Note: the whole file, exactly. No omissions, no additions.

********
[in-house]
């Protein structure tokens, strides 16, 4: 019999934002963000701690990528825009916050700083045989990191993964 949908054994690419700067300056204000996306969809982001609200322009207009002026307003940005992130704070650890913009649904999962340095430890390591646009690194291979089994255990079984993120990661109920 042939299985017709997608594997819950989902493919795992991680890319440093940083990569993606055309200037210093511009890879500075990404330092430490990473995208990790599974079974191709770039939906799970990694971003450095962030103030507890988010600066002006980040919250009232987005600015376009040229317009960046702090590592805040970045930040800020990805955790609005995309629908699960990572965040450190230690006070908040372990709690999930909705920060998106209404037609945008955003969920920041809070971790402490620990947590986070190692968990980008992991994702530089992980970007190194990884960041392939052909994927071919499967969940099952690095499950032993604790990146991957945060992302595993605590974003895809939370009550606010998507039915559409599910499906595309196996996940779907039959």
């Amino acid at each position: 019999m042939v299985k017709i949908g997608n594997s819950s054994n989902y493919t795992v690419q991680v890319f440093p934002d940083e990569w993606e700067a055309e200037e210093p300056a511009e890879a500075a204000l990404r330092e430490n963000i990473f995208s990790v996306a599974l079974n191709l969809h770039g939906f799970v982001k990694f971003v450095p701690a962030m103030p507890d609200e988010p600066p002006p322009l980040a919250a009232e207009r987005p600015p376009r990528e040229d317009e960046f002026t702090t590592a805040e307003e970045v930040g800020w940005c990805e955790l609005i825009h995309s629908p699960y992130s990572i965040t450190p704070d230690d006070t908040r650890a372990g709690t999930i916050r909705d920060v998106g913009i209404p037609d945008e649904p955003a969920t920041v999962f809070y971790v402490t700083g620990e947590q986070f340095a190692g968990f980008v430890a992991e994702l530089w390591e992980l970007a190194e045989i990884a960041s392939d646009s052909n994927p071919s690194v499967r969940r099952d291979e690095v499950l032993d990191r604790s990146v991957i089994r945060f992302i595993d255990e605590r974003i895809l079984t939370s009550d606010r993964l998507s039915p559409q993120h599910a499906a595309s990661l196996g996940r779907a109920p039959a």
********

[in-house]
């Protein structure tokens, strides 16, 4: 019999934002963000701690990528825009916050700083045989990191993964 949908054994690419700067300056204000996306969809982001609200322009207009002026307003940005992130704070650890913009649904999962340095430890390591646009690194291979089994255990079984993120990661109920 042939299985017709997608594997819950989902493919795992991680890319440093940083990569993606055309200037210093511009890879500075990404330092430490990473995208990790599974079974191709770039939906799970990694971003450095962030103030507890988010600066002006980040919250009232987005600015376009040229317009960046702090590592805040970045930040800020990805955790609005995309629908699960990572965040450190230690006070908040372990709690999930909705920060998106209404037609945008955003969920920041809070971790402490620990947590986070190692968990980008992991994702530089992980970007190194990884960041392939052909994927071919499967969940099952690095499950032993604790990146991957945060992302595993605590974003895809939370009550606010998507039915559409599910499906595309196996996940779907039959």
């Amino acid at each position: 019999m042939v299985k017709i949908g997608n594997s819950s054994n989902y493919t795992v690419q991680v890319f440093p934002d940083e990569w993606e700067a055309e200037e210093p300056a511009e890879a500075a204000l990404r330092e430490n963000i990473f995208s990790v996306a599974l079974n191709l969809h770039g939906f799970v982001k990694f971003v450095p701690a962030m103030p507890d609200e988010p600066p002006p322009l980040a919250a009232e207009r987005p600015p376009r990528e040229d317009e960046f002026t702090t590592a805040e307003e970045v930040g800020w940005c990805e955790l609005i825009h995309s629908p699960y992130s990572i965040t450190p704070d230690d006070t908040r650890a372990g709690t999930i916050r909705d920060v998106g913009i209404p037609d945008e649904p955003a969920t920041v999962f809070y971790v402490t700083g620990e947590q986070f340095a190692g968990f980008v430890a992991e994702l530089w390591e992980l970007a190194e045989i990884a960041s392939d646009s052909n994927p071919s690194v499967r969940r099952d291979e690095v499950l032993d990191r604790s990146v991957i089994r945060f992302i595993d255990e605590r974003i895809l079984t939370s009550d606010r993964l998507s039915p559409q993120h599910a499906a595309s990661l196996g996940r779907a109920p039959a």